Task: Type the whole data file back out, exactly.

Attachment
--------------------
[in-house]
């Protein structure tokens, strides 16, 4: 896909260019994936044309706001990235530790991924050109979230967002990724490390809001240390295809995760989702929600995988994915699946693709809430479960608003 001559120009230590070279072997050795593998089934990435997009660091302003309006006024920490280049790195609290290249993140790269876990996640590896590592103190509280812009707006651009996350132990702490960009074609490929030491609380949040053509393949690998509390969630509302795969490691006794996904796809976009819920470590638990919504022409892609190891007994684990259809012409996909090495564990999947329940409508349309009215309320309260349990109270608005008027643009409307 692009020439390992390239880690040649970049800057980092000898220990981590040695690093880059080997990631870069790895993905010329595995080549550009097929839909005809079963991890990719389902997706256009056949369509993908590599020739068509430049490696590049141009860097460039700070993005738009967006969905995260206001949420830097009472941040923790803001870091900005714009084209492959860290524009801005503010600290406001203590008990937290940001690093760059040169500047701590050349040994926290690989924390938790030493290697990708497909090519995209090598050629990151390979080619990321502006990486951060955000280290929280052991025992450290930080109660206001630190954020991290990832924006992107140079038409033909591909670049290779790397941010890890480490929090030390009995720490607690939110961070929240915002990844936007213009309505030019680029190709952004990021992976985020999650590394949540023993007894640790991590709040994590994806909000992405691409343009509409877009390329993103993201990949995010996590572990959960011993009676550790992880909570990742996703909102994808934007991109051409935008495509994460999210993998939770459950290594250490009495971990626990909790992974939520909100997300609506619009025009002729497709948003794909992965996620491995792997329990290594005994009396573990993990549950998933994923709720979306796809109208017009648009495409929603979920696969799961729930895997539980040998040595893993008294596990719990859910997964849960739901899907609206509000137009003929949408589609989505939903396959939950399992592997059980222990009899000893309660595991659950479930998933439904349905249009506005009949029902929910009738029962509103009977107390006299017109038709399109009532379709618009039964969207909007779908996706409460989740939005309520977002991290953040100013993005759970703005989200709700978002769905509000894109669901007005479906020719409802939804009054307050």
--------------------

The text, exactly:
[in-house]
């Protein structure tokens, strides 16, 4: 896909260019994936044309706001990235530790991924050109979230967002990724490390809001240390295809995760989702929600995988994915699946693709809430479960608003 001559120009230590070279072997050795593998089934990435997009660091302003309006006024920490280049790195609290290249993140790269876990996640590896590592103190509280812009707006651009996350132990702490960009074609490929030491609380949040053509393949690998509390969630509302795969490691006794996904796809976009819920470590638990919504022409892609190891007994684990259809012409996909090495564990999947329940409508349309009215309320309260349990109270608005008027643009409307 692009020439390992390239880690040649970049800057980092000898220990981590040695690093880059080997990631870069790895993905010329595995080549550009097929839909005809079963991890990719389902997706256009056949369509993908590599020739068509430049490696590049141009860097460039700070993005738009967006969905995260206001949420830097009472941040923790803001870091900005714009084209492959860290524009801005503010600290406001203590008990937290940001690093760059040169500047701590050349040994926290690989924390938790030493290697990708497909090519995209090598050629990151390979080619990321502006990486951060955000280290929280052991025992450290930080109660206001630190954020991290990832924006992107140079038409033909591909670049290779790397941010890890480490929090030390009995720490607690939110961070929240915002990844936007213009309505030019680029190709952004990021992976985020999650590394949540023993007894640790991590709040994590994806909000992405691409343009509409877009390329993103993201990949995010996590572990959960011993009676550790992880909570990742996703909102994808934007991109051409935008495509994460999210993998939770459950290594250490009495971990626990909790992974939520909100997300609506619009025009002729497709948003794909992965996620491995792997329990290594005994009396573990993990549950998933994923709720979306796809109208017009648009495409929603979920696969799961729930895997539980040998040595893993008294596990719990859910997964849960739901899907609206509000137009003929949408589609989505939903396959939950399992592997059980222990009899000893309660595991659950479930998933439904349905249009506005009949029902929910009738029962509103009977107390006299017109038709399109009532379709618009039964969207909007779908996706409460989740939005309520977002991290953040100013993005759970703005989200709700978002769905509000894109669901007005479906020719409802939804009054307050």